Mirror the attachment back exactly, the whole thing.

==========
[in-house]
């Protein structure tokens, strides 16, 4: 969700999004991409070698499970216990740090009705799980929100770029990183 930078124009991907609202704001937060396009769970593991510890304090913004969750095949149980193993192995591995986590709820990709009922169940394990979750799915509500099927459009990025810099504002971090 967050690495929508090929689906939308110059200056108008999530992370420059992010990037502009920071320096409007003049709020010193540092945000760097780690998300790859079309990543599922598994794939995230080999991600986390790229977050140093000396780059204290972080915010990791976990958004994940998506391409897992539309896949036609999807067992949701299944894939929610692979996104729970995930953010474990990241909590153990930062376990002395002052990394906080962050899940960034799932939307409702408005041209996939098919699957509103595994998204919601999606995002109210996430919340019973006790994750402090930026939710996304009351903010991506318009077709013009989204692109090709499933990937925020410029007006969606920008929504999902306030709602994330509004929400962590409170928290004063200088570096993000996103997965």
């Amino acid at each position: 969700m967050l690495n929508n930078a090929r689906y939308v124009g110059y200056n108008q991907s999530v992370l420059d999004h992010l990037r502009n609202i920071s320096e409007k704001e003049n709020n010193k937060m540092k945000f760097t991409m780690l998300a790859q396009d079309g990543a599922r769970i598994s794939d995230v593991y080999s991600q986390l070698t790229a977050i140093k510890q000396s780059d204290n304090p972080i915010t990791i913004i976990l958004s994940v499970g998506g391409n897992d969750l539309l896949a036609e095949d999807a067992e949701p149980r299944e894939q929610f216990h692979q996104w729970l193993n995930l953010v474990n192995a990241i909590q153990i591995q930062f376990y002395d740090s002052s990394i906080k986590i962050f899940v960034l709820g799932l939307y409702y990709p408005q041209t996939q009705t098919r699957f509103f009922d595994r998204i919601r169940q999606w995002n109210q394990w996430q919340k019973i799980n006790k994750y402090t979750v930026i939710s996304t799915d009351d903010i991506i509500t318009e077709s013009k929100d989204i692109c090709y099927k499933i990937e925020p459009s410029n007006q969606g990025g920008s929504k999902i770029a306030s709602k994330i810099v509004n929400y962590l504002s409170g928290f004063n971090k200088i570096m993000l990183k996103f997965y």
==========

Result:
[in-house]
């Protein structure tokens, strides 16, 4: 969700999004991409070698499970216990740090009705799980929100770029990183 930078124009991907609202704001937060396009769970593991510890304090913004969750095949149980193993192995591995986590709820990709009922169940394990979750799915509500099927459009990025810099504002971090 967050690495929508090929689906939308110059200056108008999530992370420059992010990037502009920071320096409007003049709020010193540092945000760097780690998300790859079309990543599922598994794939995230080999991600986390790229977050140093000396780059204290972080915010990791976990958004994940998506391409897992539309896949036609999807067992949701299944894939929610692979996104729970995930953010474990990241909590153990930062376990002395002052990394906080962050899940960034799932939307409702408005041209996939098919699957509103595994998204919601999606995002109210996430919340019973006790994750402090930026939710996304009351903010991506318009077709013009989204692109090709499933990937925020410029007006969606920008929504999902306030709602994330509004929400962590409170928290004063200088570096993000996103997965």
């Amino acid at each position: 969700m967050l690495n929508n930078a090929r689906y939308v124009g110059y200056n108008q991907s999530v992370l420059d999004h992010l990037r502009n609202i920071s320096e409007k704001e003049n709020n010193k937060m540092k945000f760097t991409m780690l998300a790859q396009d079309g990543a599922r769970i598994s794939d995230v593991y080999s991600q986390l070698t790229a977050i140093k510890q000396s780059d204290n304090p972080i915010t990791i913004i976990l958004s994940v499970g998506g391409n897992d969750l539309l896949a036609e095949d999807a067992e949701p149980r299944e894939q929610f216990h692979q996104w729970l193993n995930l953010v474990n192995a990241i909590q153990i591995q930062f376990y002395d740090s002052s990394i906080k986590i962050f899940v960034l709820g799932l939307y409702y990709p408005q041209t996939q009705t098919r699957f509103f009922d595994r998204i919601r169940q999606w995002n109210q394990w996430q919340k019973i799980n006790k994750y402090t979750v930026i939710s996304t799915d009351d903010i991506i509500t318009e077709s013009k929100d989204i692109c090709y099927k499933i990937e925020p459009s410029n007006q969606g990025g920008s929504k999902i770029a306030s709602k994330i810099v509004n929400y962590l504002s409170g928290f004063n971090k200088i570096m993000l990183k996103f997965y």